PortandTerminal.com, August 8, 2020
Johannesburg, South Africa — The Indian Ocean island of Mauritius has declared a “state of environmental emergency” after a Japanese-owned bulk carrier that ran aground offshore days ago began spilling tons of fuel into its pristine waters.
The bulk carrier MV Wakashio, owned by the Nagashiki Shipping Company, struck the reef on Mauritius’ southeast coast on July 25. Mauritius has said the ship was carrying nearly 4,000 tons of fuel and cracks have appeared in its hull.
Prime Minister Pravind Jugnauth said his government had appealed to France for help, saying the spill “represents a danger” for the country of some 1.3 million people that relies heavily on tourism and has been been hit hard by the effects of the coronavirus pandemic.
France was sending specialist teams and equipment to help Mauritius deal with the spill, French President Emmanuel Macron said.
“We will never be able to recover from this damage. But what we can do is try to mitigate as much as we can.”
“Our country doesn’t have the skills and expertise to refloat stranded ships,” he said. Bad weather has made it impossible to act, and “I worry what could happen Sunday when the weather deteriorates.”
Jugnauth shared a photo of the vessel, the MV Wakashio, tilted precariously. “Sea rough beyond the reefs with swells.
Wildlife workers and volunteers frantically ferried dozens of baby tortoises and rare plants from an island near the spill, Ile aux Aigrettes, to the mainland as fears grew that worsening weather on Sunday could tear the Japanese-owned ship apart along its cracked hull.
The French island of Reunion is the closest neighbor to Mauritius, and France’s Foreign Ministry says France is Mauritius’s “leading foreign investor” and one of its largest trading partners.
“When biodiversity is in peril, there is urgency to act,” French President Emmanuel Macron tweeted Saturday. “France is there. Alongside the people of Mauritius. You can count on our support dear Jugnauth.”
A separate French statement from Reunion said a military transport aircraft would carry pollution control equipment to Mauritius and a navy vessel with additional material would set sail for the island nation.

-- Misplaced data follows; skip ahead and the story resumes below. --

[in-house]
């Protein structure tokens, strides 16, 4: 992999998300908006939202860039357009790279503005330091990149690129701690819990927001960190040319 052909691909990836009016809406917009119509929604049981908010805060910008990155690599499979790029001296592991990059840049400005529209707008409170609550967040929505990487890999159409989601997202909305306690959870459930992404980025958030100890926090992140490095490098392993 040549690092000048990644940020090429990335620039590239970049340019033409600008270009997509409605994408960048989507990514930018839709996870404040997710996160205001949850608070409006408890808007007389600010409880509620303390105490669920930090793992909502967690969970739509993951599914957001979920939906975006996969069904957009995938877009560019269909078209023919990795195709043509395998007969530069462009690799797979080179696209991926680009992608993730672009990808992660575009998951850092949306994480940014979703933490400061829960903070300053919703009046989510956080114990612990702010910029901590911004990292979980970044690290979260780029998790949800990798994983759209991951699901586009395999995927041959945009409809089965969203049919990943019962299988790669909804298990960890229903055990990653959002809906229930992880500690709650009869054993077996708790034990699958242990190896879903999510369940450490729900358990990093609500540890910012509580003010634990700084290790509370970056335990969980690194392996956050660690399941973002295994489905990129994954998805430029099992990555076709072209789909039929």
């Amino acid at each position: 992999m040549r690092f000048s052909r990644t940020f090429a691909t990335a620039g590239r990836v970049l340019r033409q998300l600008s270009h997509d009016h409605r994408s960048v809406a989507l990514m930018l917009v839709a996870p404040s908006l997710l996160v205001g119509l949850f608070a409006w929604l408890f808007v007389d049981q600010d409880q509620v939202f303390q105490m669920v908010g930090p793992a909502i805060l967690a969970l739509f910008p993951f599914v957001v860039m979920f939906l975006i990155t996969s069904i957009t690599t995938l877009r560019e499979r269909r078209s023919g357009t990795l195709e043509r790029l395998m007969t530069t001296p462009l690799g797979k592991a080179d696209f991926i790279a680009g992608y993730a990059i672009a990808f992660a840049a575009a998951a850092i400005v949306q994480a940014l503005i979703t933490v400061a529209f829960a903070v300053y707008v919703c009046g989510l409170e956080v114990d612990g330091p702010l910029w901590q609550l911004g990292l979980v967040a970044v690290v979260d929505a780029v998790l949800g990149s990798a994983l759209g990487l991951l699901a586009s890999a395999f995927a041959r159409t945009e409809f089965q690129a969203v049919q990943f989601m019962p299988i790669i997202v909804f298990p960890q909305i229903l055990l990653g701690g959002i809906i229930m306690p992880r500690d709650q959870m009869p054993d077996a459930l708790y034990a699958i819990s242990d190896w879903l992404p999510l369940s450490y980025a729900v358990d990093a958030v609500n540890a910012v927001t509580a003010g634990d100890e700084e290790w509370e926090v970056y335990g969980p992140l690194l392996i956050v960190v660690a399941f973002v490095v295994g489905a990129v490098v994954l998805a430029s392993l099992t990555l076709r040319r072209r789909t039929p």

“We are in a situation of environmental crisis,” the environment minister of Mauritius, Kavy Ramano, has said.
After the cracks in the hull were detected, a salvage team that had been working on the ship was evacuated, Ramano told reporters Thursday. Some 400 sea booms were deployed in an effort to contain the spill.
Government statements said the ship ran aground July 25 and the National Coast Guard received no distress call. The ship’s owners were listed as the Japanese companies Okiyo Maritime Corporation and Nagashiki Shipping Co. Ltd.
A police inquiry has been opened into issues such as possible negligence, one statement said. Online ship trackers showed the Panama-flagged bulk carrier had been en route from China to Brazil.
A statement by Nagashiki Shipping Co. Ltd. said that “due to the bad weather and constant pounding over the past few days, the starboard side bunker tank of the vessel has been breached and an amount of fuel oil has escaped into the sea.”
A government environmental outlook released nearly a decade ago said Mauritius had a National Oil Spill Contingency Plan but equipment on hand was “adequate to deal with oil spills of less than 10 metric tonnes.” That’s 400 times less than oil than the bulk carrier leaking fuel of its coast is carrying.
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